NEW YORK – College students don't seem to be planning staycations for spring break.
Bookings to popular beach destinations are strong, according to travel companies, and volunteering vacations continue to gain momentum.
"Typically the student business is more resilient to the economy because it's like a once in a lifetime trip," said Jason Chute, director of operations for StudentCity.com. "A lot of times kids will go no matter what."
Here's how students will be spending their break.
INTERNATIONAL BEACHES: Cancun and Jamaica are top destinations for spring breakers, according to Patrick Evans of STA Travel. Some 30,000 revelers are expected to visit the beach spot in Mexico this year. The same number came to Cancun last year, according to Quintana Roo's Tourism Office.
Also popular is Acapulco, Mexico, according to Chute. Acapulco has some of the hottest night clubs, and many are open all night, he said.
Scott Schechter, 22, a Boston University senior, said he was looking for that big-party atmosphere. "Generally, when I think of spring break, most of the nice spring break locations that aren't trans-Atlantic would be in Mexico," he said. "The idea of traveling outside the country makes it a little more exciting."
Perhaps because of the economy, more students are choosing the Party Bus this year, said Evans. The bus departs from locations in California, Texas, Arizona and New Mexico, to Mazatlan, Mexico. Prices for the seven-night trip (two nights on the bus), start at $300 per person on StudentCity.com.
Besides Cancun, Puerto Vallarta and Los Cabos are the most popular international destinations for people booking through Travelocity, according to Genevieve Shaw Brown, senior editor.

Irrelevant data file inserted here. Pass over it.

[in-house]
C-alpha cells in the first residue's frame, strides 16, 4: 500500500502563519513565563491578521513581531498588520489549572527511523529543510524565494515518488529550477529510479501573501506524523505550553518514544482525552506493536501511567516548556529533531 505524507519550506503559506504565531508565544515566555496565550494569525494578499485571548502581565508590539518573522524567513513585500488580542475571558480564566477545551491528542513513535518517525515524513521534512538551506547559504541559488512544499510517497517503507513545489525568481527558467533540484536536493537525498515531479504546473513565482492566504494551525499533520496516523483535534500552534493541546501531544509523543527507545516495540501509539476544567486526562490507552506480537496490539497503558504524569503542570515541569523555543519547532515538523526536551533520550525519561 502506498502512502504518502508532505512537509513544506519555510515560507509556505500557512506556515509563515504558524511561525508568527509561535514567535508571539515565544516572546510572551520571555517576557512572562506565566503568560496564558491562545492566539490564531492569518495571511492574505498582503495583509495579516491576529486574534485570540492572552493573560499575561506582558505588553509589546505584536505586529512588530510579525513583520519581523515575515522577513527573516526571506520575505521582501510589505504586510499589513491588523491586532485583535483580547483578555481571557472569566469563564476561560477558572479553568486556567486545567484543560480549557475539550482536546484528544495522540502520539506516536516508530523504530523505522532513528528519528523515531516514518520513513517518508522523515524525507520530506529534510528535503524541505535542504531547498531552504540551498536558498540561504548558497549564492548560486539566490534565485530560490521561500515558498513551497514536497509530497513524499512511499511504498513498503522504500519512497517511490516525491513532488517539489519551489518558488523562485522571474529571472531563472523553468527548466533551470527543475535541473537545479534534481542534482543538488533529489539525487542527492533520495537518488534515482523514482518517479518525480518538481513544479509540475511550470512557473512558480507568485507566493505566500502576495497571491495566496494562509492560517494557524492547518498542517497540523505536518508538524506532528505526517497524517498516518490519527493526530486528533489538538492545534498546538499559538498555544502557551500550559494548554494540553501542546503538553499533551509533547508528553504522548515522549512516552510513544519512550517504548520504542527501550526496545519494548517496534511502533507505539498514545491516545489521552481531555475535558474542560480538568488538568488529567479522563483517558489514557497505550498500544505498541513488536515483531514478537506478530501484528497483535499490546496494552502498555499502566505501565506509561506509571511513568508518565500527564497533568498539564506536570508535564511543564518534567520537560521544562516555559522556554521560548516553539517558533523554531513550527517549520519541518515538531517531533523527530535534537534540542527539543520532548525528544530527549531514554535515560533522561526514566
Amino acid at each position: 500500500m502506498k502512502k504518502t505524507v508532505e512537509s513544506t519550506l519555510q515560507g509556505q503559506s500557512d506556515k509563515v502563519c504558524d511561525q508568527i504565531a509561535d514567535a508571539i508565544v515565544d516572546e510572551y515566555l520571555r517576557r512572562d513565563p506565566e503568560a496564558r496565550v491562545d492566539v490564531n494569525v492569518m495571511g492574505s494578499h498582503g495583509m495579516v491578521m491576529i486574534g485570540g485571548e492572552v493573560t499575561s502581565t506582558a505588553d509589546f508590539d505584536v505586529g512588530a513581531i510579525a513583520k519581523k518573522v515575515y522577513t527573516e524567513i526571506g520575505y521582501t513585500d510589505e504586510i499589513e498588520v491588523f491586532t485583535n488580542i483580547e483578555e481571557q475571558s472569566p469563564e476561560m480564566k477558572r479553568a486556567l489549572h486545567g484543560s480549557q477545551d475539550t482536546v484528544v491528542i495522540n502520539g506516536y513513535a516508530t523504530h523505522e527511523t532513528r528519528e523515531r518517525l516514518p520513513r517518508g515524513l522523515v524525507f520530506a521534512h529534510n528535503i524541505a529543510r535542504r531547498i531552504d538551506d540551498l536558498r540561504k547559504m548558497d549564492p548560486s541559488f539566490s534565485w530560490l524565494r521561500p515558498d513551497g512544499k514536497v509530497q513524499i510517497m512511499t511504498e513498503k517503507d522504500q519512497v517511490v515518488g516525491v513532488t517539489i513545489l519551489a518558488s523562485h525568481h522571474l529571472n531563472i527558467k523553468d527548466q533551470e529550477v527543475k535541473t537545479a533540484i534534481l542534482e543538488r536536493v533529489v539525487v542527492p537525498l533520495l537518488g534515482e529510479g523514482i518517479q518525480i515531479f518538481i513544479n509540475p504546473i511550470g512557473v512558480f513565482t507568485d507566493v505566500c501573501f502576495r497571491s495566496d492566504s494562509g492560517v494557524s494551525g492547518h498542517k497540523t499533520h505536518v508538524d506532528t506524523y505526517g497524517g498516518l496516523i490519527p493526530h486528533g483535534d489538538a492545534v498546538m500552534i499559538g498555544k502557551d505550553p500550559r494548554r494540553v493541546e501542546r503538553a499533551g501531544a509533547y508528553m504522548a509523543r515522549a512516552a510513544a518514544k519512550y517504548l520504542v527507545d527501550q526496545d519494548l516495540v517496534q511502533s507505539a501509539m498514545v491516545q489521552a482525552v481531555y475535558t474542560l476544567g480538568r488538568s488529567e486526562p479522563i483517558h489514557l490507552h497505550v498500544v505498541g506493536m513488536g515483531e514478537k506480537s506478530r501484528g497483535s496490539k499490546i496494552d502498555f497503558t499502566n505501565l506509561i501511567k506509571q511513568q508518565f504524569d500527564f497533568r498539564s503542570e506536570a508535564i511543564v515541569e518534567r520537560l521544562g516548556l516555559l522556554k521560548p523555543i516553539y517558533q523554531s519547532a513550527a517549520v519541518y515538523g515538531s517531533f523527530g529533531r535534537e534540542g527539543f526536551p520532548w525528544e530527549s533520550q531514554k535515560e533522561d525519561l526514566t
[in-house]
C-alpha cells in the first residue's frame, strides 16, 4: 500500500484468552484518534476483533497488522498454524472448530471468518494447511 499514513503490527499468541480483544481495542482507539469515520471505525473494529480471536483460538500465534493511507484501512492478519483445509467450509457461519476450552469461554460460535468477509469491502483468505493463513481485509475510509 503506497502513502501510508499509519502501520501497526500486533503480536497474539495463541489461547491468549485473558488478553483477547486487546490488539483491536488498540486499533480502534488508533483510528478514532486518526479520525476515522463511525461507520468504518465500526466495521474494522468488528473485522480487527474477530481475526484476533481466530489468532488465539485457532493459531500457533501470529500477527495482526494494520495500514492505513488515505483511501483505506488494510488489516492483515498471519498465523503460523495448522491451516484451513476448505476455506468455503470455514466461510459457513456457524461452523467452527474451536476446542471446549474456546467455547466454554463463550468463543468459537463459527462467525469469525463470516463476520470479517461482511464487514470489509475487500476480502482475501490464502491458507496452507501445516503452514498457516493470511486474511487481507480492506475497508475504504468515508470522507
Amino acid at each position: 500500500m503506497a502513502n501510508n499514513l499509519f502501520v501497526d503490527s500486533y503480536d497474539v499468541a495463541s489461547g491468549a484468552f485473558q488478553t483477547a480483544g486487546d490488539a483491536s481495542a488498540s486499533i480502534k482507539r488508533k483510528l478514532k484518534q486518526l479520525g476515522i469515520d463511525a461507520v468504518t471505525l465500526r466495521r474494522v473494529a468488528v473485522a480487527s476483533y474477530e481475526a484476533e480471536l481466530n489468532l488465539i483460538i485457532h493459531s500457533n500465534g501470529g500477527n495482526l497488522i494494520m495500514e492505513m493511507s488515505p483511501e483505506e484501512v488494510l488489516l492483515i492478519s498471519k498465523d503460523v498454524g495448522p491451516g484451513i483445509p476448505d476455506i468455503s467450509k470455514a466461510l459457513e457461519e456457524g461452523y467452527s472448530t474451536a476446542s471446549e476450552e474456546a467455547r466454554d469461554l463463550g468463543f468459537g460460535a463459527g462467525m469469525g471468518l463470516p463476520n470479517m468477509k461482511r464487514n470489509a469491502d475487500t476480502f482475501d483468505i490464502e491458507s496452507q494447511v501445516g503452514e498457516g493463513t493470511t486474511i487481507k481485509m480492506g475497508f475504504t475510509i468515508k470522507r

But she said both have slipped in overall popularity from last year, which suggests people are vacationing closer to home.
ADVENTURE: Demand for trips to Asia and Australia is up, according to Atle Skalleberg of StudentUniverse.com. And France, Italy, Spain, and U.K. remain popular too, he said.
"The exchange rate is still not great for Americans, but it is a lot better and that seems to be enough," he said. "The other reason is we have had some pretty competitive pricing to Europe this year."
Also popular this spring break are ski trips to Colorado, said Debbie Gibb of the Student and Youth Travel Association.
Jennifer Rudolph, spokesperson for Colorado Ski Country USA, said resorts are offering more creative deals this year because of the economy. Colorado has also experienced near-record snow fall this season.
DOMESTIC: Panama City Beach, Fla. remains a top destination for the college crowd, according to Chute. Once again the beach hosts mtvU's Spring Break party March 8-21. The beach's north Florida location makes it accessible for road trips, he said.
Hotel bookings are strong, according to Dan Rowe, president and CEO of the Panama City Beach Convention and Visitor's Bureau. But he said it's too early to determine if the economy has had a negative impact, so Panama City Beach is doing some aggressive marketing.
"In addition to college students, the month of April, we're really gearing out activities and marketing to families," he said.